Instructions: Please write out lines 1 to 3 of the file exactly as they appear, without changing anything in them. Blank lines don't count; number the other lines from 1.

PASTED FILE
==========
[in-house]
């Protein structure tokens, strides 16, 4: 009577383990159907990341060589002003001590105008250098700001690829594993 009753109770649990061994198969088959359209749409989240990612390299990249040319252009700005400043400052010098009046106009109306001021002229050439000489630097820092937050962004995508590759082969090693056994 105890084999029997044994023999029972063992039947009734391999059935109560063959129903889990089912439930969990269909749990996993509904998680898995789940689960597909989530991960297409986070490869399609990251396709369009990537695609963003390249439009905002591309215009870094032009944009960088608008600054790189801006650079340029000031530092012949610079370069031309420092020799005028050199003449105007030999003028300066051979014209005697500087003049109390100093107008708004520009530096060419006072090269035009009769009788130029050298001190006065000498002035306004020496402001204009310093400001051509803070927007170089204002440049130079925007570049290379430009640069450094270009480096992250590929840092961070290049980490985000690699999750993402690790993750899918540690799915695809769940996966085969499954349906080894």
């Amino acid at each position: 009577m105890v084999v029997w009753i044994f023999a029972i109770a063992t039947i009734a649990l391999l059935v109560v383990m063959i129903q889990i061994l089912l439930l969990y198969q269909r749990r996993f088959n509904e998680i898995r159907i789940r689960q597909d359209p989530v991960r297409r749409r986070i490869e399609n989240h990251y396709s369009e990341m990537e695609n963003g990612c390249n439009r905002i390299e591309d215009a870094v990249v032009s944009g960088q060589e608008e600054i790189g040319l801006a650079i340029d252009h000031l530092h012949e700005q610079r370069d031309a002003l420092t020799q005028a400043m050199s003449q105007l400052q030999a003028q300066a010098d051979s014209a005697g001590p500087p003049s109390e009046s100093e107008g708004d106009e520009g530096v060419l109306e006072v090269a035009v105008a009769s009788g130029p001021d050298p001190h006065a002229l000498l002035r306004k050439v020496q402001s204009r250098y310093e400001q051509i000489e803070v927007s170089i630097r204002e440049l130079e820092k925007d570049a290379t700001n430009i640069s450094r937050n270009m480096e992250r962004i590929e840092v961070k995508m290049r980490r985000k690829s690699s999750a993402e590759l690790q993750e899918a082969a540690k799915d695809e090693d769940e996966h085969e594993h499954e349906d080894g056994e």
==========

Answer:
[in-house]
């Protein structure tokens, strides 16, 4: 009577383990159907990341060589002003001590105008250098700001690829594993 009753109770649990061994198969088959359209749409989240990612390299990249040319252009700005400043400052010098009046106009109306001021002229050439000489630097820092937050962004995508590759082969090693056994 105890084999029997044994023999029972063992039947009734391999059935109560063959129903889990089912439930969990269909749990996993509904998680898995789940689960597909989530991960297409986070490869399609990251396709369009990537695609963003390249439009905002591309215009870094032009944009960088608008600054790189801006650079340029000031530092012949610079370069031309420092020799005028050199003449105007030999003028300066051979014209005697500087003049109390100093107008708004520009530096060419006072090269035009009769009788130029050298001190006065000498002035306004020496402001204009310093400001051509803070927007170089204002440049130079925007570049290379430009640069450094270009480096992250590929840092961070290049980490985000690699999750993402690790993750899918540690799915695809769940996966085969499954349906080894």
């Amino acid at each position: 009577m105890v084999v029997w009753i044994f023999a029972i109770a063992t039947i009734a649990l391999l059935v109560v383990m063959i129903q889990i061994l089912l439930l969990y198969q269909r749990r996993f088959n509904e998680i898995r159907i789940r689960q597909d359209p989530v991960r297409r749409r986070i490869e399609n989240h990251y396709s369009e990341m990537e695609n963003g990612c390249n439009r905002i390299e591309d215009a870094v990249v032009s944009g960088q060589e608008e600054i790189g040319l801006a650079i340029d252009h000031l530092h012949e700005q610079r370069d031309a002003l420092t020799q005028a400043m050199s003449q105007l400052q030999a003028q300066a010098d051979s014209a005697g001590p500087p003049s109390e009046s100093e107008g708004d106009e520009g530096v060419l109306e006072v090269a035009v105008a009769s009788g130029p001021d050298p001190h006065a002229l000498l002035r306004k050439v020496q402001s204009r250098y310093e400001q051509i000489e803070v927007s170089i630097r204002e440049l130079e820092k925007d570049a290379t700001n430009i640069s450094r937050n270009m480096e992250r962004i590929e840092v961070k995508m290049r980490r985000k690829s690699s999750a993402e590759l690790q993750e899918a082969a540690k799915d695809e090693d769940e996966h085969e594993h499954e349906d080894g056994e």